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Army Spc. Angel Laureano holds a vial of the COVID-19 vaccine, Walter Reed National Military Medical Center, Bethesda, Md., Dec. 14, 2020. (DoD photo by Lisa Ferdinando)
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COVID-19 Vaccine

To link directly to this toolkit from your websites, use this link: [Health.mil/COVIDVaccineToolkit].

The Defense Health Agency developed this digital toolkit to help you communicate with beneficiaries about the COVID-19 vaccine. The assorted print, digital, and social media graphics should be used locally to generate awareness among populations.

  • This communications campaign focuses on raising awareness around vaccine options and resources, targeted at different beneficiary categories.
  • Please check back for new products as this toolkit evolves to meet your local needs.
 

Recent Updates

See Recent Updates

 

Key Messages

Expand the links below to see approved messages on specific topics.

2023-2024 COVID-19 Vaccines

 

COVID-19 and Pregnancy

 

Hybrid Immunity

 

Protection Measures

 

Talking Points

Use these Talking Points to develop local messages about the COVID-19 vaccines.

View Talking Points

Frequently Asked Questions

Questions and Answers about COVID-19.

Q1:

What are the symptoms of COVID-19?

A:

You can learn about COVID-19 symptoms at the CDC

Q2:

What is the difference between COVID-19 and the flu?

A:

The flu and COVID-19 are both contagious respiratory illnesses. But different viruses causes each. COVID-19 is caused by infection with a new coronavirus called SARS-CoV-2. The flu is caused by infection with influenza viruses. >>Learn more.

Q3:

How can I prevent getting sick?

A:

Vaccination is the first tool in your toolbox for respiratory virus season. Additional tools to protect yourself:

  • wash hands with soap and water
  • stay home if you are feeling sick
  • avoid close contact with sick people
  • avoid touching your eyes, nose, and mouth
  • cover your mouth and nose when coughing or sneezing
  • spend time in well-ventilated areas

Practice good health habits, such as cleaning and disinfecting frequently touched surfaces, and taking care of your health.

Q4:

Can I get the updated COVID-19 vaccine?

A:

CDC recommends the 2023–2024 updated COVID-19 vaccines, Pfizer-BioNTech, Moderna, or Novavax, to protect against serious illness from COVID-19.

  • Everyone ages 5 years and older should get one dose of an updated COVID-19 vaccine.
  • Children aged 6 months – 4 years need multiple doses of COVID-19 vaccines to be up to date, including at least one dose of updated COVID-19 vaccine.
  • People who are moderately or severely immunocompromised may get additional doses.
Q5:

I didn’t get vaccinated for COVID-19. Can I get the updated vaccine?

A:

Yes, CDC recommends the 2023–2024 updated COVID-19 vaccines, Pfizer-BioNTech, Moderna, or Novavax, to protect against serious illness from COVID-19.

Q6:

Do I need to wait after getting a flu vaccine or another vaccine before getting an updated COVID-19 vaccine?

A:

You can get an updated COVID-19 vaccine at the same visit. This includes the flu vaccine and other indicated vaccines. >> Learn more.

Q7:

I already had COVID-19 and recovered. Do I need to get a COVID-19 vaccine?

A:

Yes. Receiving an updated COVID-19 vaccine can provide enhanced protection against the variants currently responsible for most infections and hospitalizations in the United States.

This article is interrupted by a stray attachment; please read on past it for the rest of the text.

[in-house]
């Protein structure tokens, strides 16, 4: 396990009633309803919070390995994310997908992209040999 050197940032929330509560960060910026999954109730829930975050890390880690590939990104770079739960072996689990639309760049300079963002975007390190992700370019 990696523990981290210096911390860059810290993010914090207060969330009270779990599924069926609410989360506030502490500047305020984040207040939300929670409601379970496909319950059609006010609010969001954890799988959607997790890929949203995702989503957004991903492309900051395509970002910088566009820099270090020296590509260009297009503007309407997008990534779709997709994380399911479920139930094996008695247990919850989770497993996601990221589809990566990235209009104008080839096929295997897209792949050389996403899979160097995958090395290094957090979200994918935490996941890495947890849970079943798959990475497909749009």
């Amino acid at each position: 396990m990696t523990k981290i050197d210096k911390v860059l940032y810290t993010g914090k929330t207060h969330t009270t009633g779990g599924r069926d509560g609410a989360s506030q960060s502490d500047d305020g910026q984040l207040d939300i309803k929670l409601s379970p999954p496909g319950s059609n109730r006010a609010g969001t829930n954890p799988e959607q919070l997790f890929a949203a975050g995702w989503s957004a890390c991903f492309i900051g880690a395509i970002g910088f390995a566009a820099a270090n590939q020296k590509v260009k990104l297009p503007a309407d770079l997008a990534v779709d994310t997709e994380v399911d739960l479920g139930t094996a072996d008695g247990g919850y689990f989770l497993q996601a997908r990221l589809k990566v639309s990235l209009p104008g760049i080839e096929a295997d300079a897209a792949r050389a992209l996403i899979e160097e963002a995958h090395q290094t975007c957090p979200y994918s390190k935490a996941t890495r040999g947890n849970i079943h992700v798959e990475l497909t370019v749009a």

Q8:

Can I get the Novavax COVID-19 vaccine?

A:

Yes. CDC recommends the 2023–2024 updated COVID-19 vaccines, Pfizer-BioNTech, Moderna, or Novavax, to protect against serious illness from COVID-19. Contact your primary care manager or military hospital or clinic for availability. >> Learn more.

Q9:

If I’m pregnant or planning to become pregnant, can I get an updated COVID-19 vaccine?

A:

Yes. The CDC and professional medical organizations, including the American College of Obstetricians and Gynecologists and the Society for Maternal-Fetal Medicine, recommend COVID-19 vaccination at any point in pregnancy. >> Learn more.

Q10:

Should my child get the COVID-19 vaccine?

A:

Yes. CDC recommends everyone aged 5 years and older to get one dose of an updated COVID-19 vaccine to protect against serious illness from COVID-19.

  • Children aged 6 months–4 years need multiple doses of COVID-19 vaccines to be up to date, including at least one dose of updated COVID-19 vaccine.
  • People who are moderately or severely immunocompromised may get additional doses of updated COVID-19 vaccine.
Q11:

Where can children get the vaccine?

A:

Military hospitals and clinics who see pediatric patients have the pediatric COVID-19 vaccine. This is available whether or not your child is enrolled. Children who see a civilian provider and don’t want to go to a military hospital or clinic should contact their civilian provider. Also, civilian pharmacies might not administer the vaccine to those 3 years of age and under. We recommend calling ahead to make sure the vaccine is available for this age group.

 

Recommended Social Media Messages

Select from any of these recommended messages and feel free to tailor them to use locally. Add links to information on your website or you can link to www.tricare.mil/coronavirus.

View recommended messages

Approved Graphics

Symptoms of COVID-19

People with COVID-19 have had a wide range of symptoms reported – ranging from mild symptoms to severe illness. Symptoms may appear 2-14 days after exposure to the virus. Anyone can have mild to severe symptoms. To learn more, visit: https://www.cdc.gov/coronavirus/2019-ncov/symptoms-testing/symptoms.html